The internet gods probably won’t thank me for adding yet another post about ebook pricing to the hordes already attracting heated exchanges about piracy and ‘ripoff’ publishers but I wanted to address an aspect of the discussion which tends to get drowned out by the entrenched positions of both ‘sides’ in the debate – convenience.
Acknowledging that everyone buys things differently and for different reasons, for me the biggest attractions of ebooks is that I can buy one on my iPad wherever I happen to be, I can carry multiple books around without weighing down my bag, they don’t take up valuable room around the home and I don’t have to find a shop stocking my chosen title or wait for the Royal Mail to balls up the delivery whenever I want something new to read.
Or to put it more succinctly – they’re convenient.
And for me, that convenience has a monetary value which is why I’m not too excited about the prices of individual books even where they’re dearer than a reduced paperback edition.
Let’s look a currently popular book I recently bought (and would have regardless of the publicity it’s had in recent weeks) – The Spy Who Came in from the Cold which I paid iBooks £6.99 for this.
(As a side note, it’s maybe worth pointing out the ebook price for this title is lower than the RRP for the paperback edition.)
I could have saved myself a whole £1.10 by buying the paperback from Waterstones.com where they’d have delivered it for free or Amazon.co.uk where for a further saving of 85p I could have got the book shipped for nothing in return for a 3-5 day wait.
Would I like to get a book for £5 instead of £7? Sure, but more times than not I’d rather just get it as quickly as possible so I can start reading.
I’m hardly alone in being prepared to pay a little bit more for convenience – many of us do it every single day.
It’s clearly much cheaper and better value to buy 3 assorted melons, cut them up, mix up the pieces and take a serving to work for lunchtime yet an army of us buy overpriced ‘melon salads’ from supermarkets every lunchtime.
From observing other people in the shops those overpriced handfuls of fruit are often bought alongside a sandwich you could make at home for less and half a litre of cola which per 100ml costs more than twice as much as a bigger bottle of the same drink.
If we could be bothered to buy an empty plastic bottle it could be topped up from a less than two quid 2litre bottle of big brand cola four times a week, yet we routinely pay around £1 for a single 500ml serving.
High street coffee and burger chains also seemingly have little difficulty convincing people to pay premium prices for fairly average food and drink all of us can make to a higher quality at home.
So why is there apparently less acceptance that the conveniences of an ebook have a monetary value?
I think the major problem is that publishers have been dreadful at promoting the ebook format and have utterly failed to portray it as a product with added value.
Supermarkets, burger chains and coffee shops spend millions advertising themselves – even the most downmarket supermarket group runs adverts portraying itself as an essential, convenient and fun part people’s lives.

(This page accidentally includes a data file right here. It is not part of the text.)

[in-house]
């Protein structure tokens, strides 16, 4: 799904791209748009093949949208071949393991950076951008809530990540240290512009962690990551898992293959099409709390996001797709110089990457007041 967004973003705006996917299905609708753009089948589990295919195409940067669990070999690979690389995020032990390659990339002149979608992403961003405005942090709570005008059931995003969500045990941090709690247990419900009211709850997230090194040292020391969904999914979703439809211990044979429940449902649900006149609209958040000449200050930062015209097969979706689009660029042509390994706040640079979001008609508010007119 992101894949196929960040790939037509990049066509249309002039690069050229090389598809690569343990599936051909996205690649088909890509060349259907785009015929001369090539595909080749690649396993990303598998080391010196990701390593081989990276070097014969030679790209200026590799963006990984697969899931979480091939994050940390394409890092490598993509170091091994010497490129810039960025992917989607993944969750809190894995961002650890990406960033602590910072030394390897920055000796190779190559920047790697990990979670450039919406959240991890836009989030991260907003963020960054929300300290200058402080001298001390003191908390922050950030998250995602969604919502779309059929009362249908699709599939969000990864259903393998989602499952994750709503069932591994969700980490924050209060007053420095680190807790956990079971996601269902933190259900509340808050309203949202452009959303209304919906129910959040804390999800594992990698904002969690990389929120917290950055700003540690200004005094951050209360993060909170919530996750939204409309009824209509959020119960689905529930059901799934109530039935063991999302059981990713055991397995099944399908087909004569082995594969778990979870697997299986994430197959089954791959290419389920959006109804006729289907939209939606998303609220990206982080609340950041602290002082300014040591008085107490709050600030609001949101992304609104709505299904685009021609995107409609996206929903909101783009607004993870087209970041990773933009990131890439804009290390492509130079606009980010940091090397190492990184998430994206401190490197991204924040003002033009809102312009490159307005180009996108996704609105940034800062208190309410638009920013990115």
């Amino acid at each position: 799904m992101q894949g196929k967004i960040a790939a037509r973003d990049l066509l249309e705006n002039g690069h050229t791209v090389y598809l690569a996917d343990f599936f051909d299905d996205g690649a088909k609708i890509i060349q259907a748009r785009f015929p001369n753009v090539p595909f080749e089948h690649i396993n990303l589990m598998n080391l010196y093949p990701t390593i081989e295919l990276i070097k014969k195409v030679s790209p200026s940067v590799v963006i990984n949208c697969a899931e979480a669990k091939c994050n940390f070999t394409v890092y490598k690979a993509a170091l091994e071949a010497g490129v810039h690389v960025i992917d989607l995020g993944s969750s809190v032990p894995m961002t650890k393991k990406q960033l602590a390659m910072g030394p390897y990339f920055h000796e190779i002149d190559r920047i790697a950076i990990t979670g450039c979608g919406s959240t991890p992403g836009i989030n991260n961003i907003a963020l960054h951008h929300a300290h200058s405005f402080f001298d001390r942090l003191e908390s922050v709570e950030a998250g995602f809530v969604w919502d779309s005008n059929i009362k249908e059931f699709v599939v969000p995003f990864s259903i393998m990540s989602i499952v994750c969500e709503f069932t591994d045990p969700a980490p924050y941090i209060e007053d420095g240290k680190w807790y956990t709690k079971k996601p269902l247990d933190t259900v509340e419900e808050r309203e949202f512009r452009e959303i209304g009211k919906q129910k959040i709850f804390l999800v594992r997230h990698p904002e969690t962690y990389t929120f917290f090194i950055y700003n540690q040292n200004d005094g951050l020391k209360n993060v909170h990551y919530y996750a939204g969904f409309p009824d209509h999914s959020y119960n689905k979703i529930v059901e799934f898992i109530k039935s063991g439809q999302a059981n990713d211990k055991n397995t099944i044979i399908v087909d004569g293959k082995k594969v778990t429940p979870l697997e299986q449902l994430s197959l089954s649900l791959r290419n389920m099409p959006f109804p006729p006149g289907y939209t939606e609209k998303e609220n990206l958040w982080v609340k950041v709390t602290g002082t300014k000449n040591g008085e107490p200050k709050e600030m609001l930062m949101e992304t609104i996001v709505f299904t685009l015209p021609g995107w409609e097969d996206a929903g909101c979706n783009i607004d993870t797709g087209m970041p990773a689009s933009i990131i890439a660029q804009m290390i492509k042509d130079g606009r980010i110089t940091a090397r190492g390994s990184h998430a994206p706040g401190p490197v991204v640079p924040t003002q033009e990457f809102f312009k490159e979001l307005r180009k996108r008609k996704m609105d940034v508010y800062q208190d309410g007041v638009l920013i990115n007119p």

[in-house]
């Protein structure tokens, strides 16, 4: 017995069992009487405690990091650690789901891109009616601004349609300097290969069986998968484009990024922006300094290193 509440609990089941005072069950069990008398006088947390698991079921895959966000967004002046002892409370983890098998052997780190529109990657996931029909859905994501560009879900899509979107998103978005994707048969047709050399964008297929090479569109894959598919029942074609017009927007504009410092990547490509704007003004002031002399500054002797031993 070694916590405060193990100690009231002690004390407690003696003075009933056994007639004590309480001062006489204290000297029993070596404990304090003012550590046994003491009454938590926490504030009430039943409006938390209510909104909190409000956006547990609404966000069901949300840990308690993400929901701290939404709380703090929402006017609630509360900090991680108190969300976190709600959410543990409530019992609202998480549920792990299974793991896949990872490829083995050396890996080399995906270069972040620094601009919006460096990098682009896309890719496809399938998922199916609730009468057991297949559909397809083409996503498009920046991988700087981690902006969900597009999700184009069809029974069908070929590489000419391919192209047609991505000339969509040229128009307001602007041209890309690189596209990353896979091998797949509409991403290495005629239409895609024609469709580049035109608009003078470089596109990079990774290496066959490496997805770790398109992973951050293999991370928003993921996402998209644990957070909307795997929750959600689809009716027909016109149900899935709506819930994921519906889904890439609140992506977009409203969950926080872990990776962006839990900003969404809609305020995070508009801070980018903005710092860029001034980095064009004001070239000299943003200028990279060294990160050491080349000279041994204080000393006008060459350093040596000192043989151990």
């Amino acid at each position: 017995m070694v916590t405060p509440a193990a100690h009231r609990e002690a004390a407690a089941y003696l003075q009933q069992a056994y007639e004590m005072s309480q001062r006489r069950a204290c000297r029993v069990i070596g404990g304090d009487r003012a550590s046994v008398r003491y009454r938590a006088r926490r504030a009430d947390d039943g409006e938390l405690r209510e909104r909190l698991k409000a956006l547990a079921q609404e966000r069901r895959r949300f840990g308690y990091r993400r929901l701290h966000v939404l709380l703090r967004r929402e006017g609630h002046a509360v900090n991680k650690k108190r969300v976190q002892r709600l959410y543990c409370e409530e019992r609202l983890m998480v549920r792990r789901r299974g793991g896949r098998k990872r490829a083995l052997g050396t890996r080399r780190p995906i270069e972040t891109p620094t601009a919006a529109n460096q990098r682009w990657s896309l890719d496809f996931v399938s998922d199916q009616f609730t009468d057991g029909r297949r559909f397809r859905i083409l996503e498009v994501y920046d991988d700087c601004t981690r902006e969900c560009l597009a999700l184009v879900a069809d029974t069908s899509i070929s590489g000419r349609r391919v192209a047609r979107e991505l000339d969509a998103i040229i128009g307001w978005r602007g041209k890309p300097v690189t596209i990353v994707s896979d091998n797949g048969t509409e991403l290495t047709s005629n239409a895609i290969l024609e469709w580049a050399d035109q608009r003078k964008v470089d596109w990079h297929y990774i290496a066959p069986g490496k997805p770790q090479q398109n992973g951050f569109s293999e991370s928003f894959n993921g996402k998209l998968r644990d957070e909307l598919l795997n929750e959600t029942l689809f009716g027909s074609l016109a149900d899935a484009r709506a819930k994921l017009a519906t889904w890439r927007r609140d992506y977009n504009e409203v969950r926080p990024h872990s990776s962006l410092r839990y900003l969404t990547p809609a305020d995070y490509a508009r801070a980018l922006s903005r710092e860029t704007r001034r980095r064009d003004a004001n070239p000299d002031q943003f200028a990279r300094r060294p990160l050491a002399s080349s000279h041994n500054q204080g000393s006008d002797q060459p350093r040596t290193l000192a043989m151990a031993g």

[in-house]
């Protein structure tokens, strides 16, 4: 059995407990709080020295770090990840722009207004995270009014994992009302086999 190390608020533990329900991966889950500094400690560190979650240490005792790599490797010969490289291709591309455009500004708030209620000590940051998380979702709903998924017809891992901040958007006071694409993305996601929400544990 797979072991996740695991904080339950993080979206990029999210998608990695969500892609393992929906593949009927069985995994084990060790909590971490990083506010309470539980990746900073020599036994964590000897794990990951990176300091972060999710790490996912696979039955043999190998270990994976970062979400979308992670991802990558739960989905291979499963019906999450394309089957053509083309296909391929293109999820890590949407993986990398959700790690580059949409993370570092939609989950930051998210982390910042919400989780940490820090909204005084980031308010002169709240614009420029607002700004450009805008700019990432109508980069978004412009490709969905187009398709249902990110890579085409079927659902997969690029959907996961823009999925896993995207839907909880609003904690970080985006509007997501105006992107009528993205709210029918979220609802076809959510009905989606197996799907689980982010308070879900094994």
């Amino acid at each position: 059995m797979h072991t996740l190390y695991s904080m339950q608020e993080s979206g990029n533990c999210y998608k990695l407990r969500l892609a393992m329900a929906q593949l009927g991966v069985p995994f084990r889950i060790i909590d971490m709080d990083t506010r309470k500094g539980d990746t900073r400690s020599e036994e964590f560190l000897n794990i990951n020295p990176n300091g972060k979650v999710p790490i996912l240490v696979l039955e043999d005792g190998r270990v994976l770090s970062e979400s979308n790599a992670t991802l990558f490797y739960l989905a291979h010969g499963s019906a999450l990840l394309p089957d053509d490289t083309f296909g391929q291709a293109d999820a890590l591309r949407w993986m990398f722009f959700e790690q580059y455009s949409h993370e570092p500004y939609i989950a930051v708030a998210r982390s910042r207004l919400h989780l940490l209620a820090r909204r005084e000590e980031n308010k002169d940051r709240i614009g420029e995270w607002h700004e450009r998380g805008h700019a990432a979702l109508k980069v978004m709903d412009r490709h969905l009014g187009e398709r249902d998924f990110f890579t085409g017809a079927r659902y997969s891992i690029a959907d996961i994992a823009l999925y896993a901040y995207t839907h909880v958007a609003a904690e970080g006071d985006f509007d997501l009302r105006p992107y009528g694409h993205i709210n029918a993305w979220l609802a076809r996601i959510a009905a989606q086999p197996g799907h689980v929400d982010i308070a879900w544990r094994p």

Publishers on the other hand tend to be happy to allow retailers to just push ‘books’ as a generic offering. The problem with this is that most retailers can’t push the benefits of ebooks without kicking at their own legacy businesses.
If the Kindle came from a company which didn’t have a large warehouse full of paper books it wanted to ship the adverts would relentlessly push the benefits of instant delivery over wasted mornings waiting for missed deliveries.
But Amazon can hardly afford to portray legions of unhappy internet shoppers frustrated because the postman or courier didn’t bring the item when they were meant to!
Equally, neither WHSmith or Waterstone’s are likely to be running adverts any time soon showing disappointed shoppers leaving high street stores empty handed because their chosen title wasn’t in stock.
The only high profile ebook retailer which could run such ads is Apple which recently seemed to come close with this:
but the final line of the voiceover reveals that the true purpose of the ad is to distinguish the iPhone from those Android handsets eating into its market share, not to push iBooks over paper books, Kindle or Kobo.
Unlike when Apple pushed the convenience of the single use iPod, the general purpose nature of the iPad and iPhone means it’s just not pushing the same message about digital books. Even it was, Apple’s ads would merely be pushing iBooks, not ebooks as a wider format.
As content producers you’d expect publishers to be extolling the virtues of digital – it doesn’t really matter to them what format a book sells in so long as the price is profitable – yet they remain resolutely silent.
What’s most puzzling about their lack of engagement is that the benefits of ebooks and the justification for ‘higher than paper’ prices are part of the same conversation and one publishers need to have if the format is to grow without the traumas suffered by both the film and music industries.
Are we really about to witness a third creative sector utterly bungle the relationship with its users?